“South Yorkshire Police did not handle a request for assistance from South Wales Police thoroughly. I have recommended they create a policy document setting out what is expected of officers in collaborating on serious offence investigations.”
The IPCC now want the force to review how the deal with child sex abuse claims.
It's made the following recommendations:
• only suitably trained and qualified officers carry out child sex abuse investigations;
• their process for allocating serious offence enquiries should be reviewed to ensure they are assigned to the appropriate department; and
• a policy document is created to assist SYP collaboration with other police forces.
South Yorkshire Police Assistant Chief Constable David Hartley has responded to the findings saying:
“Our handling of this matter fell far below the standard the public or we as a service would expect and I would like to offer my sincere apologies to Ms Mjadzelics as she received a service that was unacceptable with no support"
"As a service, we are absolutely committed to working together to protect the most vulnerable, achieve justice, and prevent future offending.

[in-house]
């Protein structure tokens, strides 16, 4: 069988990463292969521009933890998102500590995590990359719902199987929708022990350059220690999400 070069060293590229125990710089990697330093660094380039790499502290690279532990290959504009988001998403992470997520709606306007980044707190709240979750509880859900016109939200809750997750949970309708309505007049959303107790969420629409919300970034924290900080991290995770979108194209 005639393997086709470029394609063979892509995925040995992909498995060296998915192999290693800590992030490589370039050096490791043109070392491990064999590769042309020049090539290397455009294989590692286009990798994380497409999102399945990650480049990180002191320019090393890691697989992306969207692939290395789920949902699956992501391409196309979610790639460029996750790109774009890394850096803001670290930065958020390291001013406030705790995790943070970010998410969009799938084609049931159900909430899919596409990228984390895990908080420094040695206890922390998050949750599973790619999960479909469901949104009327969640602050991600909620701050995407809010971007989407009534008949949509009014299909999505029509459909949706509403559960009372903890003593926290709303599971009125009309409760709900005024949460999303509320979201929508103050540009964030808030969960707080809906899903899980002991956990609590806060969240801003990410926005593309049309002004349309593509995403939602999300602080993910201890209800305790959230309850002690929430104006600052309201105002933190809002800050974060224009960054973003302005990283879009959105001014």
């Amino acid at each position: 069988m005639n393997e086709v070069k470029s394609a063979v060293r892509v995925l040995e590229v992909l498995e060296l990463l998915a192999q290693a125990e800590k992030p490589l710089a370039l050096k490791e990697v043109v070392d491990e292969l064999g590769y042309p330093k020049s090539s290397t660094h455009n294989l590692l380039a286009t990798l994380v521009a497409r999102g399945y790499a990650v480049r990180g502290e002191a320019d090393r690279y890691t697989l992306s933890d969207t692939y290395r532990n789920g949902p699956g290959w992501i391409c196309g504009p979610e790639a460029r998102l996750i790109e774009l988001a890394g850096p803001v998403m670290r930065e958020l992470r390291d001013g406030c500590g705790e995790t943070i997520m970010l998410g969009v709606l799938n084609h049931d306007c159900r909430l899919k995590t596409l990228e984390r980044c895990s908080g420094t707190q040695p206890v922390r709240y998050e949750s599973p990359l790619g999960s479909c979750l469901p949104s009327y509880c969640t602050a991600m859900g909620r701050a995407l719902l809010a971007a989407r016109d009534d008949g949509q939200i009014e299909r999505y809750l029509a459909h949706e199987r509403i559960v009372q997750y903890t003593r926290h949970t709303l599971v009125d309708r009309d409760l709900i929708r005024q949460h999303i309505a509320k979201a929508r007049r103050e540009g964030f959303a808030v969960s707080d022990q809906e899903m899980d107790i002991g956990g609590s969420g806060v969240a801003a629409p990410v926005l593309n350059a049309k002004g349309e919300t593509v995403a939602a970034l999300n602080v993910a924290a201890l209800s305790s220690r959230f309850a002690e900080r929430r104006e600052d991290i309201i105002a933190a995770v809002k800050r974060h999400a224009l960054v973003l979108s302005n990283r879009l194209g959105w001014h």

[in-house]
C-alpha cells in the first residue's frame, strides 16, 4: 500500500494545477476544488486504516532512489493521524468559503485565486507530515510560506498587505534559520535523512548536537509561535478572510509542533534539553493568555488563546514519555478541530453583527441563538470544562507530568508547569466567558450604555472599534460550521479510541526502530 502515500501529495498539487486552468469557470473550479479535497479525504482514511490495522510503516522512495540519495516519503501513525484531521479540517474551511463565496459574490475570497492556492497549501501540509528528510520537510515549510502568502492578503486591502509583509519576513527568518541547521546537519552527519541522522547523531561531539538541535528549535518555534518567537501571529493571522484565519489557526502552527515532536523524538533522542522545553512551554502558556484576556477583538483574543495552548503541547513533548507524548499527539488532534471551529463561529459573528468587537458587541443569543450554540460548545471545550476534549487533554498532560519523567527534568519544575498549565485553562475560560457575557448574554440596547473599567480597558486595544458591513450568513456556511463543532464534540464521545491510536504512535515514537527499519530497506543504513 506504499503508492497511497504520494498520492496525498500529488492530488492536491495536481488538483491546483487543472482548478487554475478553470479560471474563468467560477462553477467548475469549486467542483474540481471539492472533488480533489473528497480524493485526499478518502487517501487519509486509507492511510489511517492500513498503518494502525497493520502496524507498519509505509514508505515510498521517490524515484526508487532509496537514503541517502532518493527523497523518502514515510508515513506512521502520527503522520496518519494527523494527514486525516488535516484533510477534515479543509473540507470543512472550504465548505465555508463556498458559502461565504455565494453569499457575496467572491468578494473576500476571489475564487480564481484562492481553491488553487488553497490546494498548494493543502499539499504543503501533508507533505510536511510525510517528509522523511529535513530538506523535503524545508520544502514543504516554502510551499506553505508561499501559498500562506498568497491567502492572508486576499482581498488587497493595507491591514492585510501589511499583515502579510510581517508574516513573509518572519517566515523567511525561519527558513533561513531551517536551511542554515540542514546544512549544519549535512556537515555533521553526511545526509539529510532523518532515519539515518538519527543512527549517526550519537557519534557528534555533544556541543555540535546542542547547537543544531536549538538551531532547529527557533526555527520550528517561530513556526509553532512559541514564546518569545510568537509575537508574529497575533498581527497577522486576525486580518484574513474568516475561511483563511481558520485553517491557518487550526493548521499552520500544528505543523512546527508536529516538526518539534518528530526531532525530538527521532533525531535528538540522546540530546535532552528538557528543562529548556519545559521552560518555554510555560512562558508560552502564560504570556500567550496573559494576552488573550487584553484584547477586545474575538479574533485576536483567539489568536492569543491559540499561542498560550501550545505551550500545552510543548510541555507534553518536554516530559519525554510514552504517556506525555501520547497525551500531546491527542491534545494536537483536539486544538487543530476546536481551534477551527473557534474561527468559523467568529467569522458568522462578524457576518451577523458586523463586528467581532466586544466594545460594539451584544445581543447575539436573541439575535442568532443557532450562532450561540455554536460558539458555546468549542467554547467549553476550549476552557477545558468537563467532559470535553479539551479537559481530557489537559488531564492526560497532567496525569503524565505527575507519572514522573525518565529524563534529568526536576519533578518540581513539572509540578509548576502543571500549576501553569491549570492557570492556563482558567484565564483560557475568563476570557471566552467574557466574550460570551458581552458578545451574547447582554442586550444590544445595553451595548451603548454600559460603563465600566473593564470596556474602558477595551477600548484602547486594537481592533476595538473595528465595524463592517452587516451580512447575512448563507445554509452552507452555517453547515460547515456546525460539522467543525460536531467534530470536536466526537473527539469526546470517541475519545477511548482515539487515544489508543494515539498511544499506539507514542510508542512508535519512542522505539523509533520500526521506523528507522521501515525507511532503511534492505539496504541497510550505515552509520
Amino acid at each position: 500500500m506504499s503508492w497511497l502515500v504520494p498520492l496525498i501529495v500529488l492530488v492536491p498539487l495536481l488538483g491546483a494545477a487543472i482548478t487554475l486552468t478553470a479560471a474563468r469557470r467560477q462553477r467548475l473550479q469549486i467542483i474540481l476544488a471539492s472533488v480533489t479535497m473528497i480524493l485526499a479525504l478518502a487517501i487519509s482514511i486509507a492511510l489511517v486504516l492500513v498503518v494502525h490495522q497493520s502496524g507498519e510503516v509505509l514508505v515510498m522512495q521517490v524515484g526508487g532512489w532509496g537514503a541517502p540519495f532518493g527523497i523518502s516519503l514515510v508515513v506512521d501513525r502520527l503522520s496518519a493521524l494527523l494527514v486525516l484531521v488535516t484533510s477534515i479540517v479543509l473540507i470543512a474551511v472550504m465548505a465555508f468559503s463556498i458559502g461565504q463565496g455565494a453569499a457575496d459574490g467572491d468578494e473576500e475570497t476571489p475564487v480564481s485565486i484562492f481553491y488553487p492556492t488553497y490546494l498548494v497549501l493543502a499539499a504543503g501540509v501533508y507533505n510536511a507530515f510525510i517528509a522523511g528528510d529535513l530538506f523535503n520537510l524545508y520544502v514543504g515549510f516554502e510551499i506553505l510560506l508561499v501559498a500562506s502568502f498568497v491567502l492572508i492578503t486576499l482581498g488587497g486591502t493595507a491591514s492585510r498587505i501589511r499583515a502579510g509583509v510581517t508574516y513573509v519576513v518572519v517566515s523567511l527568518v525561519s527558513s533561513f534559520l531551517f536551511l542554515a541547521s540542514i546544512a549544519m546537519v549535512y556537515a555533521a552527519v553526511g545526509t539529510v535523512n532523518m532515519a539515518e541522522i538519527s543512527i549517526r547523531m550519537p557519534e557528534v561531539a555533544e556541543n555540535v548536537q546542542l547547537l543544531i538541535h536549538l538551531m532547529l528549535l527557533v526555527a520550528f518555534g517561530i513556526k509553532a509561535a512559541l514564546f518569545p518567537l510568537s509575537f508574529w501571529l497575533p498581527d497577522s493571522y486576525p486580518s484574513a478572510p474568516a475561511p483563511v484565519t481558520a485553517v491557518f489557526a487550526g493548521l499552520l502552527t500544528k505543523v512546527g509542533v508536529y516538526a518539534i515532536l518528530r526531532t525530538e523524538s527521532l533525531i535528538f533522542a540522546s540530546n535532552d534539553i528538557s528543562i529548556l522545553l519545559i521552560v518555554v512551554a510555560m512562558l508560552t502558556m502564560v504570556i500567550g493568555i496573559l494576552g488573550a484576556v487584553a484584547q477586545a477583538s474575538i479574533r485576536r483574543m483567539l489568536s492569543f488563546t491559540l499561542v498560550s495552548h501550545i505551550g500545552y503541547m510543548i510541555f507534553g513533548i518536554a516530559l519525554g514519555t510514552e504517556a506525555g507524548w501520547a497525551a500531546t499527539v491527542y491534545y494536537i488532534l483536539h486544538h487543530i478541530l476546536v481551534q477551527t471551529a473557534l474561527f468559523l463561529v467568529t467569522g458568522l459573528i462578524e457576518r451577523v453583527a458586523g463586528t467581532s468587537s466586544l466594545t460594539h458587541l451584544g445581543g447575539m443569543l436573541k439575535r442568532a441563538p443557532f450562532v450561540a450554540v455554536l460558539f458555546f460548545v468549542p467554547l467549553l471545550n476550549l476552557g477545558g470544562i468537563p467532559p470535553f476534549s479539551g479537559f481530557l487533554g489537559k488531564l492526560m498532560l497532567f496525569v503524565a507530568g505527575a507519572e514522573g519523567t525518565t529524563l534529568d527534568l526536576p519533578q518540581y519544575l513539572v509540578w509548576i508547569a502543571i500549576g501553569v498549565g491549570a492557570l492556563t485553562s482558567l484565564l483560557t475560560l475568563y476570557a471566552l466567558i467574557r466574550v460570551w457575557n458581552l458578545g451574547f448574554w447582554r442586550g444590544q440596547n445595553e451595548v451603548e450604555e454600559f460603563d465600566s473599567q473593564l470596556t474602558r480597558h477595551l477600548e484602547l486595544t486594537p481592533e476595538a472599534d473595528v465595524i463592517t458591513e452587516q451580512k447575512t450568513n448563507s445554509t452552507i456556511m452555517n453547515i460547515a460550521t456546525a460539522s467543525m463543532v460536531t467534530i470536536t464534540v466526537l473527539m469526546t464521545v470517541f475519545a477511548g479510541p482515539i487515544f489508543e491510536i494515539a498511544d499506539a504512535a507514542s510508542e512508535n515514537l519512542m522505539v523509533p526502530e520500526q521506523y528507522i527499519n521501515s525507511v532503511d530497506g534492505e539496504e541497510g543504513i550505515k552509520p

Ms Mjadzelics had a right to expect, and demand better from South Yorkshire Police.”
The NSPCC say it's "vitally important that lessons are learned" from South Yorkshire Police's handling of the claims.
A spokesman for the charity said:
“While Watkins is thankfully behind bars where he belongs, the report’s damning conclusion that a failure to treat initial claims made against the singer seriously could have put a child in danger should be a wake-up call for all those involved.
“The force must now ensure each of the report’s recommendations are swiftly acted on and appropriate action taken."
A PAEDOPHILE who was found to have more than 11,000 still and moving images showing the sexual abuse of children has been sentenced to five years and four months in prison.
The 22-year-old first appeared at Swindon Magistrates’ Court on May 3 where he pleaded guilty to the offences. He was told that the offending was so serious he would be sentenced by a judge.
Knee has been living near Glasgow having fled Swindon when investigations into his offending first came to light.